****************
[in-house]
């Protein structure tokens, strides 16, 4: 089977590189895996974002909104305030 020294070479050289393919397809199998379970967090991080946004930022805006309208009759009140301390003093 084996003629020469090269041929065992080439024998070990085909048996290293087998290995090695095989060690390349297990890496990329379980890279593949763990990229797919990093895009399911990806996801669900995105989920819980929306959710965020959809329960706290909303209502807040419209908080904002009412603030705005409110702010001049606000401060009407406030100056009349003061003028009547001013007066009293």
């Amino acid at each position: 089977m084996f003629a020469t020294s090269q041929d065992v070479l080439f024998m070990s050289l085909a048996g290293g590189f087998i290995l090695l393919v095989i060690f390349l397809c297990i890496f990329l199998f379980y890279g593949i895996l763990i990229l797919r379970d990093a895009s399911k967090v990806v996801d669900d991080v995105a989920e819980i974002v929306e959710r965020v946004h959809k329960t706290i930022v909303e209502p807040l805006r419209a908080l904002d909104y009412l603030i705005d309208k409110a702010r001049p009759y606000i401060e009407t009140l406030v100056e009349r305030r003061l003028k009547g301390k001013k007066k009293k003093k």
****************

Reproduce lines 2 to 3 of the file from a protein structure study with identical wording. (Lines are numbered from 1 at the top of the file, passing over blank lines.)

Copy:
């Protein structure tokens, strides 16, 4: 089977590189895996974002909104305030 020294070479050289393919397809199998379970967090991080946004930022805006309208009759009140301390003093 084996003629020469090269041929065992080439024998070990085909048996290293087998290995090695095989060690390349297990890496990329379980890279593949763990990229797919990093895009399911990806996801669900995105989920819980929306959710965020959809329960706290909303209502807040419209908080904002009412603030705005409110702010001049606000401060009407406030100056009349003061003028009547001013007066009293």
């Amino acid at each position: 089977m084996f003629a020469t020294s090269q041929d065992v070479l080439f024998m070990s050289l085909a048996g290293g590189f087998i290995l090695l393919v095989i060690f390349l397809c297990i890496f990329l199998f379980y890279g593949i895996l763990i990229l797919r379970d990093a895009s399911k967090v990806v996801d669900d991080v995105a989920e819980i974002v929306e959710r965020v946004h959809k329960t706290i930022v909303e209502p807040l805006r419209a908080l904002d909104y009412l603030i705005d309208k409110a702010r001049p009759y606000i401060e009407t009140l406030v100056e009349r305030r003061l003028k009547g301390k001013k007066k009293k003093k």